Apr 16 2002


Statement of Senator Richard C. Shelby

U.S. Senator Richard C. Shelby (R-AL), Ranking Member of the Senate Transportation Appropriations Subcommittee, today commented on aviation safety and capacity issues:

"Now that responsibility for the security of the aviation system has shifted to the Transportation Security Administration, the FAA must focus on being prepared for the return in demand for air travel."

"The current decline in air traffic presents the FAA with an opportunity to get ahead of future demand by developing a strategic plan for addressing capacity constraints and modifying the modernization effort to accelerate development of the acquisition programs with the greatest potential.

"At the same time, we must remain ever mindful of the need to constrain operational costs and enhance the efficiency of air traffic services delivery. Ultimately, our efficiency in modernizing the National Airspace System and providing air traffic control services translates into making air travel more affordable for all Americans and making our economy that much more competitive.

"Clearly, if the FAA continues along its present, inefficient course, when the traffic returns, so will delays.

"But, it is difficult and unwise to discuss aviation safety or capacity issues without addressing aviation security. While I appreciate the difficulty of creating and staffing a new agency from scratch, that is no excuse for making decisions from behind a closed door or for perceiving that the formulation and disposition of security-related matters are exempt from accountability.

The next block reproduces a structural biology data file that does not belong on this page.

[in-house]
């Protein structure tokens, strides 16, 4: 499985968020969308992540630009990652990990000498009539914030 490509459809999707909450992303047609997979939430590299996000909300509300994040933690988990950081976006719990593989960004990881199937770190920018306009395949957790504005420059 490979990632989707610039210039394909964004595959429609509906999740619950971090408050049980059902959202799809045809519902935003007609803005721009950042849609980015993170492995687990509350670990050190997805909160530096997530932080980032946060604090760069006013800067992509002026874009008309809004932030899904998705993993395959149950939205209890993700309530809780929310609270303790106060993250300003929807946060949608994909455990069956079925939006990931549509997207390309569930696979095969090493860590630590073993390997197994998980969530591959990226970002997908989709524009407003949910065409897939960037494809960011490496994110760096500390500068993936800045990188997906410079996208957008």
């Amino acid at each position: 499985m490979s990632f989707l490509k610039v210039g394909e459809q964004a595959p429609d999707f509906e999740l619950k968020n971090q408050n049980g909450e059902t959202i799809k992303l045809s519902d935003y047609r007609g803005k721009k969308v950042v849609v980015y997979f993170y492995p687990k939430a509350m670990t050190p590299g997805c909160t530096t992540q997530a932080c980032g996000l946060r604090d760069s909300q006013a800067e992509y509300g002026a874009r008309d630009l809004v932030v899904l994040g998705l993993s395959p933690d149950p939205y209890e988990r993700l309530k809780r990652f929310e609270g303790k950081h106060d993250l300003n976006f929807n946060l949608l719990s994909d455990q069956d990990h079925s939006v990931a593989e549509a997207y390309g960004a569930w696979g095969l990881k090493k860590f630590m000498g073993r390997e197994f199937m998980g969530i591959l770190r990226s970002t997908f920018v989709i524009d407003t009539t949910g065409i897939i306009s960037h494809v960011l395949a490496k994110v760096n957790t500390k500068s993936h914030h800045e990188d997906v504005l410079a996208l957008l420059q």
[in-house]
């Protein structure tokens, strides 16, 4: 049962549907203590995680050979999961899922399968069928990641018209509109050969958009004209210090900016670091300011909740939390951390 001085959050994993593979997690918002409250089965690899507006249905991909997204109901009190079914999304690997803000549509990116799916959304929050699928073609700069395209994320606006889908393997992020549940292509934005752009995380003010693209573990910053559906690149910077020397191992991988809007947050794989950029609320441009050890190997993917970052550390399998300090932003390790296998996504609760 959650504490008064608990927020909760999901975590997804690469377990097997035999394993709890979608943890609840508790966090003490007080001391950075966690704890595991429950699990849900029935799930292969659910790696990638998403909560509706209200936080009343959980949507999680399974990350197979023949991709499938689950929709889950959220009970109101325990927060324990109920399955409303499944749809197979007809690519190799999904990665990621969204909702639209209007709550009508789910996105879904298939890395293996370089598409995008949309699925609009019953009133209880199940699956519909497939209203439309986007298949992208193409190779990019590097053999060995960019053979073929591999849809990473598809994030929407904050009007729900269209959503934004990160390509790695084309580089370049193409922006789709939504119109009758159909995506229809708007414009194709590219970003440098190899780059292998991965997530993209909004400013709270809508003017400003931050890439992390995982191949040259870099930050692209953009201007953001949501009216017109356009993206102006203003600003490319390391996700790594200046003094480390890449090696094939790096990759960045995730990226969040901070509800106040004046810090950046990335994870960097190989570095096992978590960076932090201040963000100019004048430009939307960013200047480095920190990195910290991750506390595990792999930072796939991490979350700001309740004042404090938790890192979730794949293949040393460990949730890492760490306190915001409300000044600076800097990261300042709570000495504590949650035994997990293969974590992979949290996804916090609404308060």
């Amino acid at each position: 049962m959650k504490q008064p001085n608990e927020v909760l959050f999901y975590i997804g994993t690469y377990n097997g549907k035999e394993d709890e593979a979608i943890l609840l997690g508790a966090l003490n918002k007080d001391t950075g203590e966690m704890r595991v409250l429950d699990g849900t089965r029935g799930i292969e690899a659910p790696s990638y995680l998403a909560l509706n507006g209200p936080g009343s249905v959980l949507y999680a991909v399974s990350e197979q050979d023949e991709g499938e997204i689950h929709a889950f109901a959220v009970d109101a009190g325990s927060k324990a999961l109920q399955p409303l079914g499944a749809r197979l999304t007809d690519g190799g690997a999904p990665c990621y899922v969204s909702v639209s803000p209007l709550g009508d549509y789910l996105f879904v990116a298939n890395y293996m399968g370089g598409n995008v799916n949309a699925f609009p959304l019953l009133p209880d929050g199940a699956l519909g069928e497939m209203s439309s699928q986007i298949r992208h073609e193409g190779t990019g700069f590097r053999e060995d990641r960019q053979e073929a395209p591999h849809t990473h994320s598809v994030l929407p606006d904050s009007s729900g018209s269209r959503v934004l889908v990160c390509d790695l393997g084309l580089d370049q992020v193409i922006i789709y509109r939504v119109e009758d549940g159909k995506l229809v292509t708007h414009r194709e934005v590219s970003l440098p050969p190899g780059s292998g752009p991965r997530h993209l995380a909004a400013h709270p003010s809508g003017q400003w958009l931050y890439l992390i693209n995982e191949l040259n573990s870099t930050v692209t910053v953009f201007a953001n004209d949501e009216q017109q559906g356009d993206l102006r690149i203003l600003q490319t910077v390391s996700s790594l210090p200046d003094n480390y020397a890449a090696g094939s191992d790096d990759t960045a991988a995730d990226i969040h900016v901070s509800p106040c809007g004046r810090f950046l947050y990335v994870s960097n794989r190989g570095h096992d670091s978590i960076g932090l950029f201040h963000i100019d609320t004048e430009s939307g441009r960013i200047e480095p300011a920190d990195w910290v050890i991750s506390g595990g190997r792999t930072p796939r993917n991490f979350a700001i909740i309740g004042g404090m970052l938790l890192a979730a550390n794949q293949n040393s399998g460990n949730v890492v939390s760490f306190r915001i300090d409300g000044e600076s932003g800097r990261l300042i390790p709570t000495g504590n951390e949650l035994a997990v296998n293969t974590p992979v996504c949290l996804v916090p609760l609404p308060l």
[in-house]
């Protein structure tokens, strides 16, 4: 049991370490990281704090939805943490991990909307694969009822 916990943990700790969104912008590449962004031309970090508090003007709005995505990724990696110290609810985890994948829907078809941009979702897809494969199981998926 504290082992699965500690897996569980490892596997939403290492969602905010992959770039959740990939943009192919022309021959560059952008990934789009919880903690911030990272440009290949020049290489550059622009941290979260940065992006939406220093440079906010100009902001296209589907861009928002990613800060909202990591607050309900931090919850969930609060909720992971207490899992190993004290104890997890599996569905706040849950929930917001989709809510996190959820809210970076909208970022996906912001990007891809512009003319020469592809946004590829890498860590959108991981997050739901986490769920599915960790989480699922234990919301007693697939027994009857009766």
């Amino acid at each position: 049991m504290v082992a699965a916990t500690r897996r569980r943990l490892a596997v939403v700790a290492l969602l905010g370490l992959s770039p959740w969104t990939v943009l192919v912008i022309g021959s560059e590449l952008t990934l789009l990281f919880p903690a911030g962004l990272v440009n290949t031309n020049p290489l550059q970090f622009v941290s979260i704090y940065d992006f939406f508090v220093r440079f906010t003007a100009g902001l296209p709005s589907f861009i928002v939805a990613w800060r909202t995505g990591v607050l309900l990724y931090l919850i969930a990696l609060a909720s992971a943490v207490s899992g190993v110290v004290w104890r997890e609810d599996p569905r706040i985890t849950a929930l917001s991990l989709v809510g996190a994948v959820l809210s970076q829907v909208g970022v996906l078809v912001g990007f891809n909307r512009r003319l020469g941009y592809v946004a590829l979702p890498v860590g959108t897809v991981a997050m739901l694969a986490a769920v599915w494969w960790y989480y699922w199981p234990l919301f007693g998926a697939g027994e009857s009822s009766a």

"Time and time again, information from TSA has not been forthcoming and affected stakeholders have not had opportunities to present their cases before decisions are made.

"One of the most immediate issues involves the funding source to pay for the implementation of new security requirements, including in particular the installation of the explosive detection systems. I have been told that until this and other security-related costs can be determined, the FAA will not issue any AIP grants and is holding the funds in abeyance. That's like saying we're not going to pay for cholesterol reducing drugs because we're saving all our money for open-heart surgery.

"I believe that the Department must pursue the critical security improvements and requirements while keeping important capacity and safety projects on track. The construction season in some states will begin soon and unless the funding suspension is lifted, several multi-year projects will be in jeopardy.

"The FAA's acquisition programs, on the other hand, seem to be continuing virtually unaffected by the terrorist attacks of September 11. This is short-sighted. Instead of ignoring changing circumstances, even those brought about by tragedy, the FAA must revalidate the need for various acquisition programs within the context of new security procedures and security requirements.

"This is a call to look at programs like WAAS to confirm that the programmatic solutions the FAA is pursuing are still the right solutions. We really should be constantly revalidating our modernization program and asking the FAA and industry if there are better, safer, and more cost efficient ways of meeting our modernization and security goals.